In the 2018 Autumn budget, the government proposed a new R&D tax credit cap for loss-making small and medium-sized enterprises (SMEs). 

With time ticking-down until this change is set to come into effect on 1st April 2020, here’s a quick and easy-read for accountants about what they need to know about how this could affect their clients claiming valuable R&D tax credits.   


Why is the change being planned? 

According to HMRC, since the introduction of the R&D tax relief scheme, over £300 million in fraudulent claims have been identified and prevented. In these cases, companies were simply set up to claim money through the scheme, even though they were engaged in no legitimate R&D activity.

To prevent such fraudulent claims, the government has announced plans to reintroduce a PAYE and NIC cap on benefits for SMEs, which was originally abolished in 2012. The reintroduction of the cap would mean that from April next year, loss-making SMEs will be able to claim tax credits worth a maximum of three times the company’s PAYE and NICs liability for that year. Therefor if your company has found to be making a loss on a failed innovative product or research then you can still claim.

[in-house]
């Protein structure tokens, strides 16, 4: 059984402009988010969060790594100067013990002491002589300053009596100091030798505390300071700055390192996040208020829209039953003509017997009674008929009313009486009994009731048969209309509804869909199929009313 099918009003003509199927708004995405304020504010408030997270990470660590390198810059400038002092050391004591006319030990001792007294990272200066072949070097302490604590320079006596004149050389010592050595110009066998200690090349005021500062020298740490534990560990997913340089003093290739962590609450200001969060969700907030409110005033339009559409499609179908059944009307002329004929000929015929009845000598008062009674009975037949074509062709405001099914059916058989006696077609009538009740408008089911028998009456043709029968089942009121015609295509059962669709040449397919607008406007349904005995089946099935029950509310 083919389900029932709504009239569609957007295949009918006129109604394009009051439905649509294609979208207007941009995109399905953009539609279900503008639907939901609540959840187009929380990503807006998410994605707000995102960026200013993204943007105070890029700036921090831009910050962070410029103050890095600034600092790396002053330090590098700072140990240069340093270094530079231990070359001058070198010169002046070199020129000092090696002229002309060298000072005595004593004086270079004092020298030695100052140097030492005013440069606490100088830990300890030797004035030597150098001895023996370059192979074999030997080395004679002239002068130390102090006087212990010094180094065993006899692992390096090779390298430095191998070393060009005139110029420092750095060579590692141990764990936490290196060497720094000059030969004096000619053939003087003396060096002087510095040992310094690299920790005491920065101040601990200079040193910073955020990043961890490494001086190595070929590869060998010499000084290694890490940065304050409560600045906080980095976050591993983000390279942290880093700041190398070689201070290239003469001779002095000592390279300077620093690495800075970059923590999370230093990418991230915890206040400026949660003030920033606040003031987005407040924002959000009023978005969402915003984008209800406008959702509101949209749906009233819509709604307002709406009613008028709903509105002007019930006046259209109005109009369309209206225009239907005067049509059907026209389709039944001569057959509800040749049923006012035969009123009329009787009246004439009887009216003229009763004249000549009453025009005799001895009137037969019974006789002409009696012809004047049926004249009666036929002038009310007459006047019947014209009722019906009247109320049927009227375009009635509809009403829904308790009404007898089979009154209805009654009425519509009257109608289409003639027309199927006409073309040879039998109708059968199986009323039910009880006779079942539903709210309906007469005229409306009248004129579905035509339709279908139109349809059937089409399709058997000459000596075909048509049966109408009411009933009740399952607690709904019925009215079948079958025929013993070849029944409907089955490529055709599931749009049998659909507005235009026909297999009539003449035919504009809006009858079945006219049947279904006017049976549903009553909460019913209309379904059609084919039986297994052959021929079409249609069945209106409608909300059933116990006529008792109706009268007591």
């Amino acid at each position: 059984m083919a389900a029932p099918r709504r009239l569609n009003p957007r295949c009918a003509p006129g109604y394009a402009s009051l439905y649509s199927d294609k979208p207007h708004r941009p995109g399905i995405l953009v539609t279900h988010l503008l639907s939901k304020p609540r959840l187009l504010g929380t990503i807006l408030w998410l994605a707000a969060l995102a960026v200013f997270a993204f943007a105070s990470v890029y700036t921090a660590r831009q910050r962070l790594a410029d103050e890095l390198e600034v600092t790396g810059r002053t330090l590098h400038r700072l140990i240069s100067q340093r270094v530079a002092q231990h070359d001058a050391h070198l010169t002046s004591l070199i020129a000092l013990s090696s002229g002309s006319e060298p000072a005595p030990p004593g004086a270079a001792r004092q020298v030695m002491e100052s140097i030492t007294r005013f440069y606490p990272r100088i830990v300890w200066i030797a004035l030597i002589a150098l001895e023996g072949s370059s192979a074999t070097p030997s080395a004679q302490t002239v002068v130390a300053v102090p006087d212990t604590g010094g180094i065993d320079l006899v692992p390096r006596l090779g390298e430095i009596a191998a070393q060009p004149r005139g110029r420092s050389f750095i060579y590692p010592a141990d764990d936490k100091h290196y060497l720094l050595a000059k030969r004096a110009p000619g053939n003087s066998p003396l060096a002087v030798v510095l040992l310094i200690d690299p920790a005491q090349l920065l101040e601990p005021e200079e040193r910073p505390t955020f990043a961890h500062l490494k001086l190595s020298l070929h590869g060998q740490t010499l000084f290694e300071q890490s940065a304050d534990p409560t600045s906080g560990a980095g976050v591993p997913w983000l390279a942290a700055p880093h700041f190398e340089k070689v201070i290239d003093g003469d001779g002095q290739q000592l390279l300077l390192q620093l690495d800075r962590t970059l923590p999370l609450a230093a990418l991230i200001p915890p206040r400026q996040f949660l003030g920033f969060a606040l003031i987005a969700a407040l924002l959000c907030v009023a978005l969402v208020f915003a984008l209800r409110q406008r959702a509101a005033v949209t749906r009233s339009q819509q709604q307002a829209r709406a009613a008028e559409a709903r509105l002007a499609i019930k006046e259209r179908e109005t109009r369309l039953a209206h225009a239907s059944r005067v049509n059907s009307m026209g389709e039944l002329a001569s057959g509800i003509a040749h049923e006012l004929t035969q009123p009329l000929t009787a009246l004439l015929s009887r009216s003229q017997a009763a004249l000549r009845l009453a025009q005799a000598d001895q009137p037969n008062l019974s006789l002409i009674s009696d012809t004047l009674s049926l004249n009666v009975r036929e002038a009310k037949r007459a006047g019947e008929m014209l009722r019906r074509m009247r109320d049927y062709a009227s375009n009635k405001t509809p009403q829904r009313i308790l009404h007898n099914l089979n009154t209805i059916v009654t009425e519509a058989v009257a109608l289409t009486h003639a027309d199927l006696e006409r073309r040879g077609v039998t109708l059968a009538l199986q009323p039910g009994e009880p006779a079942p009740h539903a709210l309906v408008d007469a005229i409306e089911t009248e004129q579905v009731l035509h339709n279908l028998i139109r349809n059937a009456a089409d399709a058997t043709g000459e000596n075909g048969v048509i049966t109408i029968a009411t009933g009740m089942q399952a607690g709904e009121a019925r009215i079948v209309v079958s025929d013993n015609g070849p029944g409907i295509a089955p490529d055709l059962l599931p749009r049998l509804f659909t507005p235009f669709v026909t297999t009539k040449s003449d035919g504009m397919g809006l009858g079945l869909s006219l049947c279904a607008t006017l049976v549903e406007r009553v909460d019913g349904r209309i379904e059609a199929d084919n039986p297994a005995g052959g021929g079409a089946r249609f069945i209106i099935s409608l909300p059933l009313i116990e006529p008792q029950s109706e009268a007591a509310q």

How will the planned cap affect SMEs?

From April 2020, the way in which companies resource their businesses could have an impact on the number of payable tax credits they are entitled to. 

Under the current rules, the payable R&D tax credit is not affected by whether SMEs spend money on staff or subcontractors. However, if the cap is reintroduced next year, it’d mean that a business spending more on subcontractors than staff, would be entitled to claim less tax credits. This is because the SME is not covering the PAYE or NICs of subcontractor employees.

With this in mind, it might be worth companies reconsidering the possible benefits of employing R&D staff versus the costs of subcontracting these services. Similarly, business owners may also want to think about which is more beneficial; the personal tax efficiencies of paying themselves dividends or increasing their salary and potentially being eligible for higher value R&D tax credits.   

The government claims that close to 95% of companies currently claiming the payable credit will be unaffected by this planned change. However, the new rule can be complex and is likely to spur questions from company owners looking to understand how their businesses could be affected.

Accountants can use this proposed change as an opportunity to engage SMEs seeking routes to growth. With the right expertise, they can help qualifying companies to claim tens or hundreds of thousands of pounds in genuine R&D tax credits.

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